Happy 30th birthday, Britney. It’s safe to say you had the awesomest 20s of any pop star ever. Ten years ago, Britney rang in her 20s by wearing a python to do “I’m A Slave 4 U,” a song about seething party-girl desperation that compares her vagina to a kitty cat; she rings in her 30s with “How I Roll,” a song about seething party-girl desperation that compares her vagina to a kitty cat. If you don’t think that’s artistic integrity, there’s something wrong with you.
When Britney turned 20, in her “I’m not a girl, not yet a woman” days, it already seemed crazy she’d stayed famous so long. Little did we know how much more we had to look forward to. We’d never met K-Fed, with their love immortalized by the Britney and Kevin: Chaotic DVD currently going for $4.89 on eBay. We’d never met the other guy she married in Vegas for 55 magical hours. We’d never seen her snap her gum at Matt Lauer, with one of her fake eyelashes dangling sideways, and drawl, “I think everybody should be pro-love, you know?” We had yet to inhale the heady fragrance of Cosmic Radiance while slurping Cheetopolitans and watching the Crossroads “hi Kim Cattrall! I’m your long-lost daughter! What’s for dinner?” scene.
But the really astoundo thing is we hadn’t heard her best records yet. Just look at her output in her 20s: “Boys” in 2002, “Toxic” in 2004, “Do Somethin'” in 2005, “Piece of Me” in 2007, “Womanizer” in 2008, “3” in 2009, “I Wanna Go” in 2011. She just never fucking stops, and never should. She’s been easily the most influential pop singer of that timespan, expanding her signature Brit-growl into the distorto-robot glitch-glam computer-blue vocal style that everybody else imitates now.
In her teens, she was the midriff-disco princess of the stellar TRL Class of ’99, but who guessed she’d be the one left rocking at 30? Backstreet Boys, NSync, Ricky, Xtina, Monica, Brandy, O-Town: all those people, all those lives, where are they now? Only Justin’s had her staying power, and he did it by ditching music for the movies. (Part of why I loved him in The Social Network, as Napster co-founder Sean Parker, is because when I interviewed Parker in 2000, he kept arguing with me for giving Britney’s latest album a rave review. If only I’d had the prescience to tell him, “Someday her boyfriend will play you in a movie.”)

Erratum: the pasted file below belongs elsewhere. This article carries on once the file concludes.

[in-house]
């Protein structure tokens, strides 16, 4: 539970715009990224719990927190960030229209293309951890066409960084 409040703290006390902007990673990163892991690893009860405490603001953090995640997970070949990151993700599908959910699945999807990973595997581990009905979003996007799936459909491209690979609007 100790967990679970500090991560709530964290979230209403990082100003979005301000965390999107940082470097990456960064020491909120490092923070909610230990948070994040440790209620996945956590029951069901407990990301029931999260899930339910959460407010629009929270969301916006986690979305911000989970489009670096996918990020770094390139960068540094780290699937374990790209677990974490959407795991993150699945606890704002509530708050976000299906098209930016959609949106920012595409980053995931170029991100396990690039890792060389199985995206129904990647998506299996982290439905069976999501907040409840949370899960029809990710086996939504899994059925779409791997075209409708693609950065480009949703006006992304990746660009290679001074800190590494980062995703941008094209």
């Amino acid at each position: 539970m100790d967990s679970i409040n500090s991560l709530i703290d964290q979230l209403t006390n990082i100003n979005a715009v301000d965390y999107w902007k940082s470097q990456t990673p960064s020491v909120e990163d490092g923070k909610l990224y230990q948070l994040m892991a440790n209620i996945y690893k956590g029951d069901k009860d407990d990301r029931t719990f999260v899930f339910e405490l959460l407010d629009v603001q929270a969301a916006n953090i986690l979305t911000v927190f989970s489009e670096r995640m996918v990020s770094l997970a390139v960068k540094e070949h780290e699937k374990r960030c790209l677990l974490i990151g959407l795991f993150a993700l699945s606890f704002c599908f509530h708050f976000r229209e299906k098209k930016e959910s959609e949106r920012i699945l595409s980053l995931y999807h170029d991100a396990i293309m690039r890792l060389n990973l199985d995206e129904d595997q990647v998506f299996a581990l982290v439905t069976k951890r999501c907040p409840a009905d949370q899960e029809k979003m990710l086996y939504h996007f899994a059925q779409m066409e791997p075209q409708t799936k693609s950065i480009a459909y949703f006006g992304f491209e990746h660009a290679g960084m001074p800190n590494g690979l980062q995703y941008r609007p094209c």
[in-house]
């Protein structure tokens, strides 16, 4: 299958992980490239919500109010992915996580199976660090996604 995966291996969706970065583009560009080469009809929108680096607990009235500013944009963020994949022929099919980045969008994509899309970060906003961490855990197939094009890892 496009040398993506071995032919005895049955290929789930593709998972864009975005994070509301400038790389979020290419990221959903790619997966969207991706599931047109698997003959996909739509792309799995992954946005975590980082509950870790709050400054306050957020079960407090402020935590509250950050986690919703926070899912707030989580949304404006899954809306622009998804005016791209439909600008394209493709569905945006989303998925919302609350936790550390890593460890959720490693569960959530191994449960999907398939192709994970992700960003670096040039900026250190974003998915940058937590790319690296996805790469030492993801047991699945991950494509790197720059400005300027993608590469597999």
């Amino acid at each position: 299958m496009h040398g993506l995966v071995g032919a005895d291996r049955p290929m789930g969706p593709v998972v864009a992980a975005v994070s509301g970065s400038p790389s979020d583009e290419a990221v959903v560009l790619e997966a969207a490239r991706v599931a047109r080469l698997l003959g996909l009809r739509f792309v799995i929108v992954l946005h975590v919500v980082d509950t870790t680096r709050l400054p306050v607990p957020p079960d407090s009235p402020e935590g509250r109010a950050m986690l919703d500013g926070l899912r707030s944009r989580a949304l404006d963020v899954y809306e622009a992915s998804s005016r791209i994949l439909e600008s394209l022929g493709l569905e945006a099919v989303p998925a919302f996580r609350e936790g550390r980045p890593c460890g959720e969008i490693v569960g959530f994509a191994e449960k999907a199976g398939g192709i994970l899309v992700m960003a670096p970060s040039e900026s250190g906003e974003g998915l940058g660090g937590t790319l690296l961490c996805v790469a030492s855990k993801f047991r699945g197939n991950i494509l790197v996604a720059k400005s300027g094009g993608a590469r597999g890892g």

Britney always gets underrated as a hitmaker, because people like to assume she has nothing to do with her own music. That’s understandable but not necessarily persuasive, given the freakishly consistent sicker-than-the-remix excellence of her musical output. She keeps nailing the fizziest, splashiest, bestest synth-pop records of the moment, in a deceptively quasi-anonymous robo-voice that any pop fan can recognize in seconds. If she gets snaps it’s for being a star, or (that most chickenshit of compliments) an “icon,” but how many brilliant hits does she have to release before people give Mrs. Oh My God That Britney’s Shameless credit for doing it right?
Only Beyoncé’s had a comparable impact on how music sounds, and of all the countless weird things these two killer B’s have in common, the weirdest is that they’re still making their best records in 2011. Whether you think Brit’s “I Wanna Go” makes a better countdown-to-ecstasy rave than Beyoncé’s “Countdown” is pretty much a coin toss. Brit’s most recent single? The bizarro Ray Davies pastiche “Criminal,” which starts with a flute playing the Kinks classic “I’m Not Like Everybody Else” and then gets all Village Green Preservation Society. Why does she get away with crazy shit like this? Because she’s not like everybody else.
The winter she turned 20, the New York subway system was plastered with posters of Brit in a white Elvis jumpsuit, advertising her Vegas HBO special. (She did an Elvis impression in the TV ads: “Thank you. Thank you very much.”) But the comparison doesn’t seem like as much of a joke as it did then, because she rode her teenage-rampage beat into a pop career for the ages. From “I’m a Slave 4 U” to “How I Roll” is a decade’s worth of seething party-girl desperation, but no singer-yes-I-said-singer has ever voiced that emotion so intensely. She always augurs the pop future. Remember how her 2004 wedding to K-Fed had a cash bar and a Journey song? (Their first dance was “Lights.”) We all should have known that meant an impending economic catastrophe. Plus an impending Journey revival.
We’ve seen so many pretenders to her throne come and go. (Thanks for the memories, Miley! Don’t ever change, Bonus Jonas!) We’ll see more of them. People keep waiting for Britney to be over. They can keep waiting. When people stop claiming she’s over, I guess that’ll mean she’s over. But they won’t. And she won’t be. So happy birthday, Britney. And gimme more.
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• Britney Spears, Teen Queen: Rolling Stone’s 1999 Cover Story